Technology is transforming almost every aspect of our lives at an unprecedented pace and scale.
Emerging technologies – from mobile innovation to big data and artificial intelligence – are enabling more personalized experiences in new contexts. Entertainment has shifted to an on-demand, device-agnostic model. Memories, meanwhile, are logged in shared digital albums; and nearly every part of commerce, from point of inspiration to delivery, is being reimagined. In almost every vertical and in almost every regional market, technology is creating more convenient, secure and engaging touchpoints between businesses and their customers.
As we’ve seen throughout history, this type of disruption not only creates new opportunities but also seismic shifts in consumer behaviour and expectations. The migration to digital and mobile has created new opportunities for businesses to get closer to their customers. Yet it has also created demand for more personalized and more customizable products and services. Today’s consumers want more control over their experiences. They don’t want to be boxed in; they value choice.
Both of these trends are gaining pace as technology creates new experiences and new experiences create new expectations. To maximize the opportunities presented by the digital economy, while also keeping up with customer patterns that can change seemingly overnight, will require a fundamental shift in strategy. To prepare our businesses for the next wave of transformation and opportunity and to produce innovations that can be scaled, we need to work in partnership.
Aligning with historical competitors starts by looking inwards
Working in partnership starts with both clearly understanding and appreciating each other’s unique strengths and competitive advantages. Few companies do that well, but those that do benefit enormously from the leverage that partnerships can bring. Partnering pushes platforms and products into new markets, exposes brands to new constituencies and enables companies to leapfrog the traditional barriers of expansion and scale by using the core competencies of each partner.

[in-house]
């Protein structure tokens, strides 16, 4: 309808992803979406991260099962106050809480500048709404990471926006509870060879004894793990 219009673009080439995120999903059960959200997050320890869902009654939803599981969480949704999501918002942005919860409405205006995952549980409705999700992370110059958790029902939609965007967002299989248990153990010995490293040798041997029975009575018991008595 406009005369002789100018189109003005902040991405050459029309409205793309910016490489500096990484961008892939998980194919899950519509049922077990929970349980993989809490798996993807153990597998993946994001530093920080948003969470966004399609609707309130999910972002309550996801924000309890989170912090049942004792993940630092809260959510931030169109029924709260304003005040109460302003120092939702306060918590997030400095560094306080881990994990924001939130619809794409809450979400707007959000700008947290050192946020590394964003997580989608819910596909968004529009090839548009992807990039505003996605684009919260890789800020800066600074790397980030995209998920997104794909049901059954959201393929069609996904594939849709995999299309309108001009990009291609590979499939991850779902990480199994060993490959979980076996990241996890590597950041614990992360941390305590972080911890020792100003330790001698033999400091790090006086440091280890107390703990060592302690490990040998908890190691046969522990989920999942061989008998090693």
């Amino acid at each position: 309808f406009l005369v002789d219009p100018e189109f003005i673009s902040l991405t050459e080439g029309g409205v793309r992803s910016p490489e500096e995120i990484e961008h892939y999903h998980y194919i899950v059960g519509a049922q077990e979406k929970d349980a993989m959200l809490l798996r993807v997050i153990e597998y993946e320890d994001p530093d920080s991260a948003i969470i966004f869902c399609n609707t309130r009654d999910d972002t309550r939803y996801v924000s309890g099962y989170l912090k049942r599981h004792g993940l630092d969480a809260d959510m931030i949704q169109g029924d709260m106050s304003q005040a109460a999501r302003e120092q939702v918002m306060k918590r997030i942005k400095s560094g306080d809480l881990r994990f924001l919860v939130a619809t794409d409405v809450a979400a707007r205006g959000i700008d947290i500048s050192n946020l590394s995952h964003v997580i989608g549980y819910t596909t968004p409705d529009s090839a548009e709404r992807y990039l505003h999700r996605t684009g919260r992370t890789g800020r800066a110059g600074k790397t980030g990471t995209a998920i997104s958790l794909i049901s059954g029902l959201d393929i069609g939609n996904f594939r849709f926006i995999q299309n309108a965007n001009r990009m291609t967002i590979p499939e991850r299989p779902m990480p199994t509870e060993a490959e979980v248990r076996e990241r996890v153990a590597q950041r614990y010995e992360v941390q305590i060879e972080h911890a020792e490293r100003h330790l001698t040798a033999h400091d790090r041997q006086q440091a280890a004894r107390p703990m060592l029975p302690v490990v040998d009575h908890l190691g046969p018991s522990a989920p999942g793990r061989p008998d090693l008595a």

And while the benefits of partnership are becoming increasingly clear, the effects of moving from competitor to collaborator will ripple throughout every aspect of an organization and how it operates. Taking a partnership-first mindset requires a business to re-examine and potentially disrupt its traditional practices and old ways of operating.
This starts by taking both an “outside in” (what is our market opportunity and what is the best way to maximize it?) and an “inside out” (what are our strengths and weaknesses in today’s market and how do we build on what makes us unique while filling the gaps in our business?) view of themselves and their industries. It also forces a company to look at itself and ask: what do we stand for and why are we here?
These are difficult questions to ask and answer. They can lead to some challenging discussions internally about the past, present and future of your company. They force your company to acknowledge that your industry is no longer a zero-sum game and that the focus needs to be on growing the overall pie, not just your specific piece of it.
This is particularly true with digital platforms, where the lines between services and competitors can be less clear. It is imperative that each player very explicitly defines a focus area. This provides each company with the confidence that their core businesses are not threatened, and will more clearly highlight the white space that exists within the industry.
Fintech is one industry that has embraced and is starting to truly benefit from collaboration, as partnerships across the sector continue to redefine financial services and expand the market opportunity for each player.
At its core, every company in and around fintech is essentially trying to do the same thing: to remove friction and make payments as seamless, simple, secure and efficient as possible. With that as the backdrop, it becomes clear that every company is competing against the same common threat: cash. The war against cash is a unifying element in this space and we have realized that we can fight it more effectively and get to our end goal more efficiently if we fight together.
The over-reliance on physical money has another dangerous side effect: it keeps people out of the global economy. It has been estimated that more than 2 billion people are significantly underserved by the traditional financial system. Filling in those gaps and bringing that many people into the economy in a real, lasting way is too big a challenge for one company to handle alone. By collaborating across and within the system, we are starting to drive meaningful progress on an enormous and complex global social issue.